The impact of structural discrimination   

Managing emotions from that cumulative impact of those kinds of systemic and structural discrimination takes energy. When I was growing up, every summer my mom sent us to live in Brooklyn with my aunt. I did that every year from eight years old until I was eighteen. I appreciated the overt racism I faced in the United States more than covert racism because at least you can deal with it in the moment. The structural and systemic stuff is more like a realisation. Like, I don’t understand why I’m not getting these jobs… And who do you blame? I can’t be mad at the guy who is the senior producer of the show because this is what he was told a good story is. This is what he’s learned from the system. Do you get mad at the whole structure and the whole system? You get so frustrated, but then it creeps up on you. One day you realise that the weight of this thing is killing me. It’s taking a toll on me.’ I recalled that when I was at the BBC I started as a project manager but eventually I wanted to retrain and become a production manager because there were so many transferable skills. I went through the training and I knew I could do production management with my eyes closed. But when I was trying to make the career switch I kept coming up against small, subtle micro-barriers. It wasn’t until I had a mentor who was assigned to me through a diversity programme that the BBC was running that I had a frank conversation about this. My mentor said, “We’ve had some feedback from somebody that you can’t be a production manager because if you went on location, being in a wheelchair you wouldn’t be able to lift heavy equipment.” I said, “Come on! Somebody else could lift the cameras and I could do their spreadsheet for them. We just need to be a bit more creative.” Honestly, I didn’t want to work in a genre where I was going to have to fly off and work in the middle of a desert somewhere. I’m quite happy working in a nice cosy studio doing some sort of factual TV programme interviewing some boring politicians. 

Changing the system

I asked Nick what he thinks are some of the barriers commonly found within employers and businesses, both within broadcasting and other sectors? In broadcasting, a common barrier is what people think is a good story. So the structural barrier is the story meeting – how are we holding the meetings and how do we decide? How do we decide who gets to do a story? How do we decide whose perspective a story is told from? People have said to me, “Well, that depends on who your boss is.” I’ve had many, many different bosses and it’s the same thing. So I have to assume that people believe this is the way you do things and to me, that’s a system, right. Or we can call it a process. And if the process is keeping my voice out of it…. remember, I’m at the table pitching those stories. I pitched a story once, which I thought was an amazing story. A very powerful person in the story meeting said, “Are you only pitching that story because it’s about black people?” They shut it down immediately. That system felt that any story that they couldn’t relate to wasn’t a good story. I learned quickly how to pitch to get around the system. That meant I pitched but never divulged whether someone was black, Asian, had a disability. I just said, “So-and-so has this great thing they’re doing and here’s why they’re doing it. I think it makes a great story because of this, this, this, and this. I think people in Toronto need to care about it because of this and this.” That’s how I had to get around the structural barrier until I was in a position to change that system. When I could, I changed what is considered a good story, changed how we perceive stories should be told and what lens they’re told through. I’ve always thought, even thinking about my time working on our local morning Toronto show, when people would pitch ideas that were not from the status quo it’s like, “Oh well, well no, no, we don’t do those kinds of stories.” I’m asking, “Well, why don’t we do them?” And their answers were always, “Well, what would so-and-so in some remote part of Canada think about that show if they heard it?” My reply was “Well, actually we only broadcast in Toronto and you can’t throw a stone in Toronto and not hit across diversity.” Like you can’t. It’s impossible, right? Yet they had a system of working in a structure that was set up that supported the types of stories they thought were good stories. “This is what makes a good story. This is how you pitch stories. Here’s how we evaluate stories.” I thought that that system was not a very inclusive system. I’ve always said if we rebuild the system we can change the frame because I’m the senior producer now so we don’t have to do it that way. We can change it. When you break down these systems and make the place more inclusive, that is when you see some growth. It doesn’t mean it’s going to be perfect because it takes time, but you see growth there.’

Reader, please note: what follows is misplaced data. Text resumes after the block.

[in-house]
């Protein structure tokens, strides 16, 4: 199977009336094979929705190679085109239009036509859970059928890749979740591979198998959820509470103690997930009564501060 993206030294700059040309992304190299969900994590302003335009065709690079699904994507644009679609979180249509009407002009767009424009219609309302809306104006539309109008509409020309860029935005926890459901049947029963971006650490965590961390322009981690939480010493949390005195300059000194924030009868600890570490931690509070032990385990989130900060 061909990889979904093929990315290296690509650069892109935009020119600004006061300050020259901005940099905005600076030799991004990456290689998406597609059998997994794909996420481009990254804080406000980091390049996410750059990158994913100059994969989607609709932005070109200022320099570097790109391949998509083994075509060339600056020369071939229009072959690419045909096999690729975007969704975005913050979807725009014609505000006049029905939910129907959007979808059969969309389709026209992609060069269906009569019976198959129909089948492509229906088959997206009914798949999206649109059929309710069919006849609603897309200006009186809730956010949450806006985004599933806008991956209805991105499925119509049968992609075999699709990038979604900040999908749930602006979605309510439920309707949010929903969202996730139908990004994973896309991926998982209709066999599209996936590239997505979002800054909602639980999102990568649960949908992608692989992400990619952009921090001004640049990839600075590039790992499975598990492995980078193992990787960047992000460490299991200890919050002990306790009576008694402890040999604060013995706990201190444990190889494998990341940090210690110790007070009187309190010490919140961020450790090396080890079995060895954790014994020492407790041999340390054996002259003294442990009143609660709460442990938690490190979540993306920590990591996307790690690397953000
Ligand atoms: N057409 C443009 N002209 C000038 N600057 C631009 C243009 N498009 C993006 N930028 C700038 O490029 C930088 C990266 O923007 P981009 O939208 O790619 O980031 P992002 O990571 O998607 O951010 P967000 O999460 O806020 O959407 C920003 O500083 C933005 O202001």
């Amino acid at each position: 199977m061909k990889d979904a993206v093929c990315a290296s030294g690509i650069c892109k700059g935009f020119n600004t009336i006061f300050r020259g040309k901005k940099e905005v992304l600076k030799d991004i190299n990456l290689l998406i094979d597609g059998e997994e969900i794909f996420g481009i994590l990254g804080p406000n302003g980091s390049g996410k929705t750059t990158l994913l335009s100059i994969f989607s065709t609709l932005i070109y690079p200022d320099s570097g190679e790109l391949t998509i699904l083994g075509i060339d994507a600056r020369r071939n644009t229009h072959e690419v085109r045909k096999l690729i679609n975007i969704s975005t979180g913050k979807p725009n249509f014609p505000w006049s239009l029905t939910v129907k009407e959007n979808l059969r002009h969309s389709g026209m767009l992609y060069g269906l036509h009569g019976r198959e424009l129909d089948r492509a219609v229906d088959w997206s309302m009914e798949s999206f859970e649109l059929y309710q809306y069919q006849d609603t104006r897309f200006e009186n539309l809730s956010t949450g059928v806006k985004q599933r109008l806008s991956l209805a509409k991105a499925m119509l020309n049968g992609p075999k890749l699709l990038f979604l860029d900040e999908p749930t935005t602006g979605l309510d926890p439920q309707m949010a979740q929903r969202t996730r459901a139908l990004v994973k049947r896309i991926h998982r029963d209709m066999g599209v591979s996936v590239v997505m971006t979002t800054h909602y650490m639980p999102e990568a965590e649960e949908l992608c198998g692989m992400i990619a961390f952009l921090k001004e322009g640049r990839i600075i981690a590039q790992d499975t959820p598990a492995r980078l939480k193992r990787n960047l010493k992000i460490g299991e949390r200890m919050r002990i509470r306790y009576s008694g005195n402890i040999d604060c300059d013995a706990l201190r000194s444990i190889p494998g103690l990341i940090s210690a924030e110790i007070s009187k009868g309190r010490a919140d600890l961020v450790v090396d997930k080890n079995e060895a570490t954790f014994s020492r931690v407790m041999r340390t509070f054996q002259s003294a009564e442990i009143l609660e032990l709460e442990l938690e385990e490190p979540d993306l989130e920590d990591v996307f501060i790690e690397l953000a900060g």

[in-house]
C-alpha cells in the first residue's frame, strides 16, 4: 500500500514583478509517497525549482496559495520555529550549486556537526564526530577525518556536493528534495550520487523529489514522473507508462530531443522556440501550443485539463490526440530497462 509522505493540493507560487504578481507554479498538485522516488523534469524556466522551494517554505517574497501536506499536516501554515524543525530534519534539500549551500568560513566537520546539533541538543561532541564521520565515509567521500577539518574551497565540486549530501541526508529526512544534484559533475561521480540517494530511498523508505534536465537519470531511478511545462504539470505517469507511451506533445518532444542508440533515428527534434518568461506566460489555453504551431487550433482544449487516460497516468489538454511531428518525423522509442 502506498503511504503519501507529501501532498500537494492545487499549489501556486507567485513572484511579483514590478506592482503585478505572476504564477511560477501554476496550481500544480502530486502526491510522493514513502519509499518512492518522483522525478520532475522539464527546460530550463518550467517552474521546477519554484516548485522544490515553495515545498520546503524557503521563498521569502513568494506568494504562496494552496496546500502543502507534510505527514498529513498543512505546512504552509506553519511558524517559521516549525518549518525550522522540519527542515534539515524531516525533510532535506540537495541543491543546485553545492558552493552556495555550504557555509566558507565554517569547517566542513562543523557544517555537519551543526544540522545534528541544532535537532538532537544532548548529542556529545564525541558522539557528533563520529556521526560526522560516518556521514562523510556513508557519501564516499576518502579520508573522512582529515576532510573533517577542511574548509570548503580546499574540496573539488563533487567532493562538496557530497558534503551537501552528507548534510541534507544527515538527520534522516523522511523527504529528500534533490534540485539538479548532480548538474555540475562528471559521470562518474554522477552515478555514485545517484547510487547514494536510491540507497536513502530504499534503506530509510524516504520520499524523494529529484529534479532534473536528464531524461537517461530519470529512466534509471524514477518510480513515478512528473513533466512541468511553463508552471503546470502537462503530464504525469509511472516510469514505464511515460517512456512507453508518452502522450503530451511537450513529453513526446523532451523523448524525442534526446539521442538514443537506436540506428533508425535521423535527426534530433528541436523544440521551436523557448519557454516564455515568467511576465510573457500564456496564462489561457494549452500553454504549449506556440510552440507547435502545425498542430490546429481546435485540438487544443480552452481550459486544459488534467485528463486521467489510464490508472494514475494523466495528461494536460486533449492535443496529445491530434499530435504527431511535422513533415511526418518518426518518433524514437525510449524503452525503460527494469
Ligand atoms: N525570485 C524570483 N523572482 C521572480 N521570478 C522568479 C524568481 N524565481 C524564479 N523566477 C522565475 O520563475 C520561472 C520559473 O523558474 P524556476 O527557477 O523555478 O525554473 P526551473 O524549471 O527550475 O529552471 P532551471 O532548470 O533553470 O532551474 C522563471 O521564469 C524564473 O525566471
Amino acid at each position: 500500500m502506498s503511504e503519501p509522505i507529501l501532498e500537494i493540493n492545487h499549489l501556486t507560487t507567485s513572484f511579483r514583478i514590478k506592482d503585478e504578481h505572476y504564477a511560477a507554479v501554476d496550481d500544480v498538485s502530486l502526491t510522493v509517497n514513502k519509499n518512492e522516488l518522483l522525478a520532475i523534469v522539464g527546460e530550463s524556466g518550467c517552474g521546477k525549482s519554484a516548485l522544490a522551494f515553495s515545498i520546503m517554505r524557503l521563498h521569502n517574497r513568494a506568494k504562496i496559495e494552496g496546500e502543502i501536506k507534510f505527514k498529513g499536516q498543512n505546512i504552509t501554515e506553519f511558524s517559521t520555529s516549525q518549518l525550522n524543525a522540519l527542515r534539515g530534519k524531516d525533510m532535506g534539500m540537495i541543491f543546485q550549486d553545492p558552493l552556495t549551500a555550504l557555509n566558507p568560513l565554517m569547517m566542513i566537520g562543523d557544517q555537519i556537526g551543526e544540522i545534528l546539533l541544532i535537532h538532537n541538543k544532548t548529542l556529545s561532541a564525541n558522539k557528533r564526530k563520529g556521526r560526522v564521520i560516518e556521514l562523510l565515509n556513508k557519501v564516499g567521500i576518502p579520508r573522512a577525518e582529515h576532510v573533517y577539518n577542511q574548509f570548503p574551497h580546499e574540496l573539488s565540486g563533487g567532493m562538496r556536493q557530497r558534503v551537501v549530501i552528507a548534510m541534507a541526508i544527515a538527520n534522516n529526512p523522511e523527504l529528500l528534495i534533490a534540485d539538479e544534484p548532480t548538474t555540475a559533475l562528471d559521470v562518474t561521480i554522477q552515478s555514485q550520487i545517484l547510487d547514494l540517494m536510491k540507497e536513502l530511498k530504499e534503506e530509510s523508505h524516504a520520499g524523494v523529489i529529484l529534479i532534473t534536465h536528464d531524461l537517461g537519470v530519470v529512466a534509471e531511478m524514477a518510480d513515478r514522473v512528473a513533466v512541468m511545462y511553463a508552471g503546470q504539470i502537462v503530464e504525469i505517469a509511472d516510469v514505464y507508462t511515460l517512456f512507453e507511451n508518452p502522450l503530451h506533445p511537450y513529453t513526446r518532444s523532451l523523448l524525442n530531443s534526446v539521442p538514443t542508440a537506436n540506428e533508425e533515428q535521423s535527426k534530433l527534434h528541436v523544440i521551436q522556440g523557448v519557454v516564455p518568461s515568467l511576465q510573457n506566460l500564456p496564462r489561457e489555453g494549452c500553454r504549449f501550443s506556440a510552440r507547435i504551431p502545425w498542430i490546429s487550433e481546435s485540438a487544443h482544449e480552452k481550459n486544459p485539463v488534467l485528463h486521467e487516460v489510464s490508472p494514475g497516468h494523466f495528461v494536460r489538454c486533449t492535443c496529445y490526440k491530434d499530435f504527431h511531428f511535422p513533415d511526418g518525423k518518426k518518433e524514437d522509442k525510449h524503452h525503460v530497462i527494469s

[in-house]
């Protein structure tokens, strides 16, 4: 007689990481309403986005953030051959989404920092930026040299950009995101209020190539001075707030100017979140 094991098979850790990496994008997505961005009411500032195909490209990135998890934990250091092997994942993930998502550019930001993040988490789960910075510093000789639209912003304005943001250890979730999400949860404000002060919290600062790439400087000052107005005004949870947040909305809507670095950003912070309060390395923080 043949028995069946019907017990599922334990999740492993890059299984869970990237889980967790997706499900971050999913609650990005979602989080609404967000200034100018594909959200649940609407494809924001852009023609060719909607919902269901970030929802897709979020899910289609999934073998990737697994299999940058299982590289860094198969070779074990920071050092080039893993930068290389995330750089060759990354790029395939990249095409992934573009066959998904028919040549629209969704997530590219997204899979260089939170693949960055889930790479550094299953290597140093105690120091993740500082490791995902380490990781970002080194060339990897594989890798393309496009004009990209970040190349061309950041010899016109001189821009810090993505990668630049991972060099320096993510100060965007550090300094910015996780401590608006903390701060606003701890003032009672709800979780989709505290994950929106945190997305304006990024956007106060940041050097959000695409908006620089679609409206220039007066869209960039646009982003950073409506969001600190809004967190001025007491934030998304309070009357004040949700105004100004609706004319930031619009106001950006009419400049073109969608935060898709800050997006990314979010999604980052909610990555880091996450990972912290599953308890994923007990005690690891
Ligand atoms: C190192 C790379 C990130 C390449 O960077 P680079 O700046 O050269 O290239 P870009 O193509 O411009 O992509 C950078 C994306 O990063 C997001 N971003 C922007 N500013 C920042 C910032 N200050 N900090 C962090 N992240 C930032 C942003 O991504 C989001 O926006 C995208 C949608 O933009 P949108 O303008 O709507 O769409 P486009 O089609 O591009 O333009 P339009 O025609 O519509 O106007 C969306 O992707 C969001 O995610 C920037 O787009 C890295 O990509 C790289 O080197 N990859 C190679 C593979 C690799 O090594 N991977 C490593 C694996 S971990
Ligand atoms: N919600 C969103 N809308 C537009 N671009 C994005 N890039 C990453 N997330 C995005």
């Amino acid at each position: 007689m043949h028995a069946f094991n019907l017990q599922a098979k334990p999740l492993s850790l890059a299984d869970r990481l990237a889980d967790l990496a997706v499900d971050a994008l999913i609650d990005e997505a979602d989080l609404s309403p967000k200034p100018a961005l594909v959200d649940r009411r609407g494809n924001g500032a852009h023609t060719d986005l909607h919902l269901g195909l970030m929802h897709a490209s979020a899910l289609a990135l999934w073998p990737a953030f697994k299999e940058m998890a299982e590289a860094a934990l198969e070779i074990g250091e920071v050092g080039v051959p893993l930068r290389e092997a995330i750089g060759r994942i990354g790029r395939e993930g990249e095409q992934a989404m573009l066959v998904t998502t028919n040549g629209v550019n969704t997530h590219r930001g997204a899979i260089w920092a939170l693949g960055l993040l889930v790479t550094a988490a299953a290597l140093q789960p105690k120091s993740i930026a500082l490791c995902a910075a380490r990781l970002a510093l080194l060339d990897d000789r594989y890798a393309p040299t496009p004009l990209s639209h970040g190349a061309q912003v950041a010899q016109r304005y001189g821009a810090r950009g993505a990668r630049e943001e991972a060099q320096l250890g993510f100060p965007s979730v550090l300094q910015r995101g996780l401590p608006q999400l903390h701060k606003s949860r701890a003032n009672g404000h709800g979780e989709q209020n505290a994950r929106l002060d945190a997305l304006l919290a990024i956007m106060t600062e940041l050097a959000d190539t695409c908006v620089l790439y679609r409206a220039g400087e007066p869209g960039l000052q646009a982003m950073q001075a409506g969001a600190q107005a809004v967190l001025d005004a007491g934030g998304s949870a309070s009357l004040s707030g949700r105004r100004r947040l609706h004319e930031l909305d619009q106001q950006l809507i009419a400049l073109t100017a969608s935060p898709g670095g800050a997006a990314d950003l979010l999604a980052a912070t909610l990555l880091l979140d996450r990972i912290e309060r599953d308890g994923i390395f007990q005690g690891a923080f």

Diversity in the DNA Part 2 - Mildon